Victor Lafay took a stunning win on stage 2 of the Tour de France with a fierce surprise attack inside the last kilometer. The French rider on Cofidis hung with the favorites on the pivotal climb of the Jaizkibel and stayed tucked in on the descent and flat run-in to the finish in San Sebastian, biding his time as a flurry of attacks from others went and were re-caught. The unexpected move seemed to catch the rest of the group off-guard, and Wout van Aert opened his sprint too late, with Lafay holding out for the win. Here’s what you need to know:
How it happened
- EF Education-EasyPost’s Tour got off to a decidedly mixed start on stage 1 as Neilson Powless took the KoM jersey while GC hopeful Richard Carapaz crashed hard and finished well down. With the late-Saturday announcement by the team that Carapaz would have to drop out with a fractured patella, Powless wasted little time in re-focusing. He promptly jumped in the three-rider break on stage 2, mopping up more KoM points. He was caught at 2.5 km from the top of the Jaizkibel, but since top points there went to the GC riders, he will hold the jersey at least until stage 4.
- Unlike stage 1, there was no major aggression in the favorites group until inside the last kilometer of the Jaizkibel climb, as pacemaking whittled the field to a group of about 25. Tadej Pogačar took the eight bonus seconds for the first rider over the summit, followed closely by Jonas Vingegaard (five seconds) and Simon Yates (two seconds). Pogačar and Vingegaard got a slight gap, but with Vingegaard unwilling to work with his chief rival the pair were recaught on the descent with 12 km to go.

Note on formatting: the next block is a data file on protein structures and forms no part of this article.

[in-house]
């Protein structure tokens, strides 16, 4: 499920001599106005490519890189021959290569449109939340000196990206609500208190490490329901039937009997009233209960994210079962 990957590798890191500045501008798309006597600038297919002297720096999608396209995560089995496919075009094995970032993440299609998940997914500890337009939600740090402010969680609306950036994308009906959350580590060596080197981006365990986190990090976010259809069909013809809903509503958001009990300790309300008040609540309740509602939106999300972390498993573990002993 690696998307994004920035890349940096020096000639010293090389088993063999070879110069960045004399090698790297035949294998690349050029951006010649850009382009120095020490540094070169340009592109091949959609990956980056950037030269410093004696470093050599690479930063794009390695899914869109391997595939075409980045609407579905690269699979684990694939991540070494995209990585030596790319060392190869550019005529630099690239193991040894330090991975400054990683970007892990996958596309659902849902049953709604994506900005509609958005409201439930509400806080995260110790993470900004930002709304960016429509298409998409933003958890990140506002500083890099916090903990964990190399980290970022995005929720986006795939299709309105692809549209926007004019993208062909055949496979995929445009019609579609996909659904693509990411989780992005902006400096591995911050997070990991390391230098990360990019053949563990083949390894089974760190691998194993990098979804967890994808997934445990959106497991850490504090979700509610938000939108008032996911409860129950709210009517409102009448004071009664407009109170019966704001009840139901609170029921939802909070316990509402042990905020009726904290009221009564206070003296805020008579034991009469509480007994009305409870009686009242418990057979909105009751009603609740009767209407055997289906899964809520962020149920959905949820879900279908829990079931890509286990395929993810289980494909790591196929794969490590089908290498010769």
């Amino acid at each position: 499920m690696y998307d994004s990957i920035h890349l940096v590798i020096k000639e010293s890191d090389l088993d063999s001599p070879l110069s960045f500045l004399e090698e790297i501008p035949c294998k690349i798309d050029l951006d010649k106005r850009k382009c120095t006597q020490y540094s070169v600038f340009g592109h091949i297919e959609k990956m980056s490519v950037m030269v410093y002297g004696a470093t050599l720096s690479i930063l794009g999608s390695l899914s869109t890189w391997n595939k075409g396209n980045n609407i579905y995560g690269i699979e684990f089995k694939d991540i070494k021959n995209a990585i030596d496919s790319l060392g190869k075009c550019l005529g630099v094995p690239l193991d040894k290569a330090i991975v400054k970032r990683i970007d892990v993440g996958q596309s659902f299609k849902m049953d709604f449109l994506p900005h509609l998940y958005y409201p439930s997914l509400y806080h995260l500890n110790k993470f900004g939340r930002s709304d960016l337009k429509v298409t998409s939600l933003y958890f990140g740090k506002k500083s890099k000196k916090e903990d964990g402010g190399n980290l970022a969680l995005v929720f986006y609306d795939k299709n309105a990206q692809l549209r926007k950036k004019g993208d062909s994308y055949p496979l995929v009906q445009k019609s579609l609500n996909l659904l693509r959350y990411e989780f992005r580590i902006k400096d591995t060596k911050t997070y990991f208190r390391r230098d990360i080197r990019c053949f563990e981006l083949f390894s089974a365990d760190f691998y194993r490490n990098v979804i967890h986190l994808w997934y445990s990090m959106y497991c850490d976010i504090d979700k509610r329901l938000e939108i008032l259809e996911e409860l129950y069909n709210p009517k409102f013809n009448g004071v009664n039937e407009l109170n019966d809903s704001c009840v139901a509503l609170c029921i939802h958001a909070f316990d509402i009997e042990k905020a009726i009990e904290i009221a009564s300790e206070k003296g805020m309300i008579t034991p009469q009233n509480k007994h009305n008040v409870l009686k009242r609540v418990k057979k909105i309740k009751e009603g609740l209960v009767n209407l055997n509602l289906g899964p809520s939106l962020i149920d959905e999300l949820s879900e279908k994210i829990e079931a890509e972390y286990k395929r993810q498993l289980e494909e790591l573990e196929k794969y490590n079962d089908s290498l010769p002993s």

- Lafay’s win broke a 15-year dry streak at the Tour de France for Cofidis. Not since the 2008 Tour, when Samuel Dumoulin and Sylvain Chavanel won stages, has the French outfit managed to take a Tour stage.
- Victor Lafay (Cofidis)
- Wout van Aert (Jumbo-Visma)
- Tadej Pogačar (UAE Team Emirates)
- Tom Pidcock (Ineos Grenadiers)
- Pello Bilbao (Bahrain Victorious) all same time
- Adam Yates (UAE Team Emirates)
- Tadej Pogačar (UAE Team Emirates) @ :06
- Simon Yates (Jayco-AlUla) @ same time
- Victor Lafay (Cofidis) @ :12
- Wout van Aert (Jumbo-Visma) @ :16
The Basques appear fond of this bike racing thing
- May you be as enthusiastic about your job as Mikkel Bjerg. The irrepressible Dane on UAE Team Emirates got his Tour off to a banging start on stage 1 by blowing himself to pieces on the Côte de Vivero, and promptly picked up the theme again on stage 2. Seemingly every time you looked, there was Bjerg driving the pace on the front. What was interesting was his teammates weren’t always happy about that. Both Rafał Majka and Matteo Trentin were seen telling him to cool it at various points. In fact, the whole point of Bjerg’s vigorous chase of a no-threat breakaway was tactically questionable – in fighting so hard to keep the gap small, the team did a lot of work and ensured it will have to defend yellow for likely several days yet. When asked why the team was so aggressive, team principal Mauro Gianetti said it came down two things. “We have to defend the yellow jersey,” he said at the finish, “we respect the yellow jersey.” But he also pointed to the time bonuses atop the Jaizkibel as a motivation. “At the end of the day, that was seven seconds and between yesterday and today it is already 11,” he said. “Slowly, slowly, everything will be important.”